1Ni:1Cu:1Ag              275           44           81
1Ni:2Cu:1Ag              300           47           89
1Ni:1Cu:2Ag              327           52           96
2Ni:1Cu:1Ag              138           22           41
2Ni:1Cu:2Ag              320           52           95
2Ni:2Cu:1Ag              179           29           53

Table 2: Experimental data for some selected samples for
dispersion and metallic surface area.

Catalyst      % Ni    Dispersion   Metal surface area

1Ni:1Ag:1Cu   25.65     30.41            10.13
2Ni:1Cu       64.9      55.27            18.42
1Ni:1Ag       35.43     32.51            10.83
Ni             100       4.12             1.37
2Ni:1Ag       52.32      3.63             1.21
1Ni:1Cu       48.04      2.71             0.9

Table 3: A comparison between real and calculated results of
some random samples combined with % error.

Catalyst         Time to reach 100% conversion (sec)
(5 wt% loading             PNP
on alumina)      Real   Calculated   % error

Ni               505      505.1       0.02
1Ni:1Cu          426      425.5       0.12
2Ni:1Cu          145      144.9       0.07
1Ni:2Cu          669      668.3       0.10
1Ni:1Ag          403      403.1       0.02
1Ni:2Ag          603      603.3       0.05
2Ni:1Ag          136      135.7       0.22
1Ni:1Cu:1Ag      275      274.7       0.11
1Ni:2Cu:1Ag      300      299.1       0.30
1Ni:1Cu:2Ag      327      327.2       0.06
2Ni:1Cu:1Ag      138      137.3       0.51
2Ni:1Cu:2Ag      320      319.6       0.12
2Ni:2Cu:1Ag      179      178.3       0.39
4Ni:1Cu:2Ag      140      138.2       1.29
1Ni:2Cu:3Ag      1128      1122       0.53
3Ni:1Cu:1Ni      104       105        0.96
1Ni:3Cu:2Ag      718      716.8       0.17
2Ni:1Cu:2Ag      322      319.6       0.75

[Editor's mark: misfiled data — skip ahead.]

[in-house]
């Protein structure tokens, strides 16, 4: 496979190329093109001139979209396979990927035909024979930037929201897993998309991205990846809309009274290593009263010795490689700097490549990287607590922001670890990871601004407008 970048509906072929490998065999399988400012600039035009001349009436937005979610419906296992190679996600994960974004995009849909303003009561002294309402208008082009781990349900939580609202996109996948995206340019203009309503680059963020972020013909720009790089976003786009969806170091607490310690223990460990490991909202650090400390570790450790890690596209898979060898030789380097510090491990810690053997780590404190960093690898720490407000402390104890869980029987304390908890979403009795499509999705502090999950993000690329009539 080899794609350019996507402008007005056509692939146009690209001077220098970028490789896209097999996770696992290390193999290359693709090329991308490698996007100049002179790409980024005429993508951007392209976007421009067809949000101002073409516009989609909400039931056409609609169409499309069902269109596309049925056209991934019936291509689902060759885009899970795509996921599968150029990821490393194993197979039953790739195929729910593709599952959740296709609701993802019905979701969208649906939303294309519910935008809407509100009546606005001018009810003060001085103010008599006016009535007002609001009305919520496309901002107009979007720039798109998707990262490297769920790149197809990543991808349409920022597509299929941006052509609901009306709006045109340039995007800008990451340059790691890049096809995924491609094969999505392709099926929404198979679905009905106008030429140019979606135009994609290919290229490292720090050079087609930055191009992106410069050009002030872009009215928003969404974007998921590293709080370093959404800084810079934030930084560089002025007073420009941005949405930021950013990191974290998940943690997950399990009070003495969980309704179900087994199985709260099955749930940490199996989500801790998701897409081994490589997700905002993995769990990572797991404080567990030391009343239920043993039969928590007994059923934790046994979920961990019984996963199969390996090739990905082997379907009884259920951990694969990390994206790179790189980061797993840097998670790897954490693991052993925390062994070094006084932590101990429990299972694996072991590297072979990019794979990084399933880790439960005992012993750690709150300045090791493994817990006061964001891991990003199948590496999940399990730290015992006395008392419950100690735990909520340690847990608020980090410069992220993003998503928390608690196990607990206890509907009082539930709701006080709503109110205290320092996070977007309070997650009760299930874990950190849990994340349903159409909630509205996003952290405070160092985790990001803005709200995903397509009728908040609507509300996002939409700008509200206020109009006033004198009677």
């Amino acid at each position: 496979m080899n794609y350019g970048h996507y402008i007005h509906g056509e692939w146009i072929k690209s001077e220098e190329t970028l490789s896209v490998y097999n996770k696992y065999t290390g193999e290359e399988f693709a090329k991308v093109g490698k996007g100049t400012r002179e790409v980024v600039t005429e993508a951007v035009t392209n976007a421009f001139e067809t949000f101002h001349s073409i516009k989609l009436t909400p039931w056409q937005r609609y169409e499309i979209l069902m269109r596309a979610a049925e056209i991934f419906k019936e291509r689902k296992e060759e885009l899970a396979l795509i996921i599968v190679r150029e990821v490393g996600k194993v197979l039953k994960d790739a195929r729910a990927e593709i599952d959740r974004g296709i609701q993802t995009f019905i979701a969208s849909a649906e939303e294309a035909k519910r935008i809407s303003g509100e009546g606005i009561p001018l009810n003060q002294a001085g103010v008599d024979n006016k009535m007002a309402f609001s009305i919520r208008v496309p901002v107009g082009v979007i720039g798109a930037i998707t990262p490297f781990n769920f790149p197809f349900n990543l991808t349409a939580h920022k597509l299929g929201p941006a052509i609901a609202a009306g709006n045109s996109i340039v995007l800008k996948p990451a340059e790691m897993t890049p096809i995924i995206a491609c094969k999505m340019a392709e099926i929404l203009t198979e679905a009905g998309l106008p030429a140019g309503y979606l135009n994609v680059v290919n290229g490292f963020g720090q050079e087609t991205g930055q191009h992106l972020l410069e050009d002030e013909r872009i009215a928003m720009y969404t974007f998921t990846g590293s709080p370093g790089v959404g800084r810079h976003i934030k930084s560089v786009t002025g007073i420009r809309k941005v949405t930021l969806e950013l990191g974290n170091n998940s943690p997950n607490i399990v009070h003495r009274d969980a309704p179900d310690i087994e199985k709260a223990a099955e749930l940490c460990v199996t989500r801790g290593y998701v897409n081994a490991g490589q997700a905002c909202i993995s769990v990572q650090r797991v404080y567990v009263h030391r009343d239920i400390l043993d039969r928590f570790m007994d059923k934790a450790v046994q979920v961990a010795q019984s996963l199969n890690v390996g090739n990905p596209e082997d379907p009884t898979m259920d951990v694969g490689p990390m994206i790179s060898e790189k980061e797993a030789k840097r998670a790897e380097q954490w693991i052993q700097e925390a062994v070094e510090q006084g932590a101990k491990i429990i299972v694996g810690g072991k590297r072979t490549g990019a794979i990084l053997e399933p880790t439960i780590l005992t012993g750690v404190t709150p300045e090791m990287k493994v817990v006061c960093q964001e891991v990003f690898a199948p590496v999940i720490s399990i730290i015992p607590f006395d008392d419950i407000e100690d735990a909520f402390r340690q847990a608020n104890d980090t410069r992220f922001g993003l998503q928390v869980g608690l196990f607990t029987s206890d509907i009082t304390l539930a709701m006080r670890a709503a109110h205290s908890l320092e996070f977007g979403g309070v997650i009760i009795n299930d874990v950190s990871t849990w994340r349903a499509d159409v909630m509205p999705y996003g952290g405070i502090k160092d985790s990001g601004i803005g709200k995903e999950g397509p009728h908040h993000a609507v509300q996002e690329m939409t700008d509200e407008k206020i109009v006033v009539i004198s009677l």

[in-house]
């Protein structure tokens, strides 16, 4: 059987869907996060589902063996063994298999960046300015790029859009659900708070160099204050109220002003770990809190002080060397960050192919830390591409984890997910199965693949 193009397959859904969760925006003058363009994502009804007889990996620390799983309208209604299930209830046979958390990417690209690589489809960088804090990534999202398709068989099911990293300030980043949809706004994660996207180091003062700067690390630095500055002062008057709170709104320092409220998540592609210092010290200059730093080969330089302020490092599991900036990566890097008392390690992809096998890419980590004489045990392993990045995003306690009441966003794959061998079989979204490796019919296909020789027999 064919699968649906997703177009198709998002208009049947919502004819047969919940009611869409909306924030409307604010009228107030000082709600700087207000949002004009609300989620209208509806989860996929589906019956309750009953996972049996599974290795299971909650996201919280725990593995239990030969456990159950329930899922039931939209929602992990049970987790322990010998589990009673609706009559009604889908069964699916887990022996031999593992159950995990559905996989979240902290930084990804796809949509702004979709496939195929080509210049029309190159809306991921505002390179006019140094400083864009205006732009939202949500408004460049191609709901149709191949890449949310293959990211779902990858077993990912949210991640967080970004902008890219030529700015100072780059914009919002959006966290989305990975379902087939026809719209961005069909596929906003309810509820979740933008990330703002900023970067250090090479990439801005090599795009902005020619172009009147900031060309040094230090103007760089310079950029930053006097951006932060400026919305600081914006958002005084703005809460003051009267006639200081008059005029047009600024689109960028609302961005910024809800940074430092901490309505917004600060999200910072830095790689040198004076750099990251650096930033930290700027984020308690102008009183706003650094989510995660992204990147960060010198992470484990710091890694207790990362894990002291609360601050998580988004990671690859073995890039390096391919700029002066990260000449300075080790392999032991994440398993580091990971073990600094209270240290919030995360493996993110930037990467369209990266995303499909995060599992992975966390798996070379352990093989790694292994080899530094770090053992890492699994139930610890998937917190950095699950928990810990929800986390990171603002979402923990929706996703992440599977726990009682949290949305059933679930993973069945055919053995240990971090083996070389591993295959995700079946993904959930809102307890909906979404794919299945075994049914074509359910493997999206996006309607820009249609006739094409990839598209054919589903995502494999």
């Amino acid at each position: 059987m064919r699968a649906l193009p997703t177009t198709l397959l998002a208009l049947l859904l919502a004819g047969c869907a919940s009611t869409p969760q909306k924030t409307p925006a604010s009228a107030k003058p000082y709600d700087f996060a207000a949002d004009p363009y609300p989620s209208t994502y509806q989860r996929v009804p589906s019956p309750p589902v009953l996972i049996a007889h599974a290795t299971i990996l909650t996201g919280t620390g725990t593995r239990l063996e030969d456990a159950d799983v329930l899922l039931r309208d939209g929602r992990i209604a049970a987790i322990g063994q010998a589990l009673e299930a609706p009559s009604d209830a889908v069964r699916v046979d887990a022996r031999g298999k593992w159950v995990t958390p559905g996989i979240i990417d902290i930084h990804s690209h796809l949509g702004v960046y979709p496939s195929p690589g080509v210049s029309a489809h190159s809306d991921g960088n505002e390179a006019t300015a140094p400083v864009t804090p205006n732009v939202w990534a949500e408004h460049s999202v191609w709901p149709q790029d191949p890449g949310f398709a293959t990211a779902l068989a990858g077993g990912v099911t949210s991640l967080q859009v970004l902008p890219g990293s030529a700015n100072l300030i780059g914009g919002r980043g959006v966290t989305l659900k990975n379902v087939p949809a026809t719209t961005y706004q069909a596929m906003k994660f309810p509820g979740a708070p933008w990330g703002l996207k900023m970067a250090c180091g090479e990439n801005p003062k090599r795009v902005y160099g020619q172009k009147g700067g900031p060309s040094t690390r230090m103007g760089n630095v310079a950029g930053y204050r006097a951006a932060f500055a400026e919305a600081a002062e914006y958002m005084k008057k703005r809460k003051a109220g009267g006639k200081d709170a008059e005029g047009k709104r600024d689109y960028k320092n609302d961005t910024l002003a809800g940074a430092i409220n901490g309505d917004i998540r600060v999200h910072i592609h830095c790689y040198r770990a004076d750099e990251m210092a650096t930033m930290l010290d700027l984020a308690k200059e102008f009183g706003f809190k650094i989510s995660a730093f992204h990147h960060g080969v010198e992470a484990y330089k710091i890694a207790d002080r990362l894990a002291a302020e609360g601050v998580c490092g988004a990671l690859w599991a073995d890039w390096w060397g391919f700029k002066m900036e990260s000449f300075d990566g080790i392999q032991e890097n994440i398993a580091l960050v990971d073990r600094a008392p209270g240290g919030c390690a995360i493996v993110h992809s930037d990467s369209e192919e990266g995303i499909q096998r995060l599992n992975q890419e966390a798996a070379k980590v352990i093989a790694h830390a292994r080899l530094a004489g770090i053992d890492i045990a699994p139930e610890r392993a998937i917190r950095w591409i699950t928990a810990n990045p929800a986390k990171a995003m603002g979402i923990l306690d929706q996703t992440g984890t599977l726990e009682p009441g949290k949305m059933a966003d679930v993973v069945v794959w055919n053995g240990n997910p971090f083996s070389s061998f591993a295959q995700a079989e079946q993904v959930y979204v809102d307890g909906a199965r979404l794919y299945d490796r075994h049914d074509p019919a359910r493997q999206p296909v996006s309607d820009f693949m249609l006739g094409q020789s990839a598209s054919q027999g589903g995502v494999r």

Average error                         0.32

Catalyst         Time to reach 100% conversion (sec)
(5 wt% loading             MNP
on alumina)      Real   Calculated   % error

Ni               149      148.7       0.20
1Ni:1Cu           67      67.27       0.40
2Ni:1Cu           23       22.9       0.43
1Ni:2Cu          106      105.7       0.28
1Ni:1Ag           64      63.72       0.44
1Ni:2Ag           96      95.39       0.64
2Ni:1Ag           22      21.45       2.50
1Ni:1Cu:1Ag       44      43.42       1.32
1Ni:2Cu:1Ag       47      47.29       0.62
1Ni:1Cu:2Ag       52      51.73       0.52
2Ni:1Cu:1Ag       22      21.71       1.32
2Ni:1Cu:2Ag       52      50.53       2.83
2Ni:2Cu:1Ag       29      28.19       2.79
4Ni:1Cu:2Ag       23      21.84       5.04
1Ni:2Cu:3Ag      180      177.3       1.50
3Ni:1Cu:1Ni       18       16.6       7.78
1Ni:3Cu:2Ag      115      113.3       1.48
2Ni:1Cu:2Ag       52      50.53       2.83
Average error                         1.83

Catalyst         Time to reach 100% conversion (sec)
(5 wt% loading             ONP
on alumina)      Real   Calculated   % error

Ni                80      79.86       0.18
1Ni:1Cu          125      125.3       0.24
2Ni:1Cu           43      42.66       0.79
1Ni:2Cu          197      196.8       0.10
1Ni:1Ag          119      118.7       0.25
1Ni:2Ag          178      177.7       0.17
2Ni:1Ag           40      39.95       0.12
1Ni:1Cu:1Ag       81      80.88       0.15
1Ni:2Cu:1Ag       89      88.08       1.03
1Ni:1Cu:2Ag       96      96.35       0.36
2Ni:1Cu:1Ag       41      40.43       1.39
2Ni:1Cu:2Ag       95      94.11       0.94
2Ni:2Cu:1Ag       53      52.51       0.92
4Ni:1Cu:2Ag       42      40.68       3.14
1Ni:2Cu:3Ag      333      330.3       0.81
3Ni:1Cu:1Ni       32      30.92       3.37
1Ni:3Cu:2Ag      213      211.1       0.89
2Ni:1Cu:2Ag       96      94.11       1.97
Average error                         0.94

Table 4: A durability study for some trimetallic
samples for reduction of PNP.

Sample                Time to reach 100% for PNP (sec)
              1st use   2nd use   3rd use   4th use   5th use

1Ni:1Cu:1Ag     275       280       290       300       330
1Ni:2Cu:1Ag     300       310       310       330       350
1Ni:1Cu:2Ag     327       328       330       335       340
2Ni:1Cu:1Ag     138       140       142       146       150
2Ni:1Cu:2Ag     320       322       324       330       340
2Ni:2Cu:1Ag     179       182       183       185       190
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Title Annotation:Research Article
Author:Bawaked, Salem M.; Maksod, Islam Hamdy Abd El; Alshehri, Abdulmohsen
Publication:Journal of Nanomaterials
Article Type:Case study
Date:Jan 1, 2017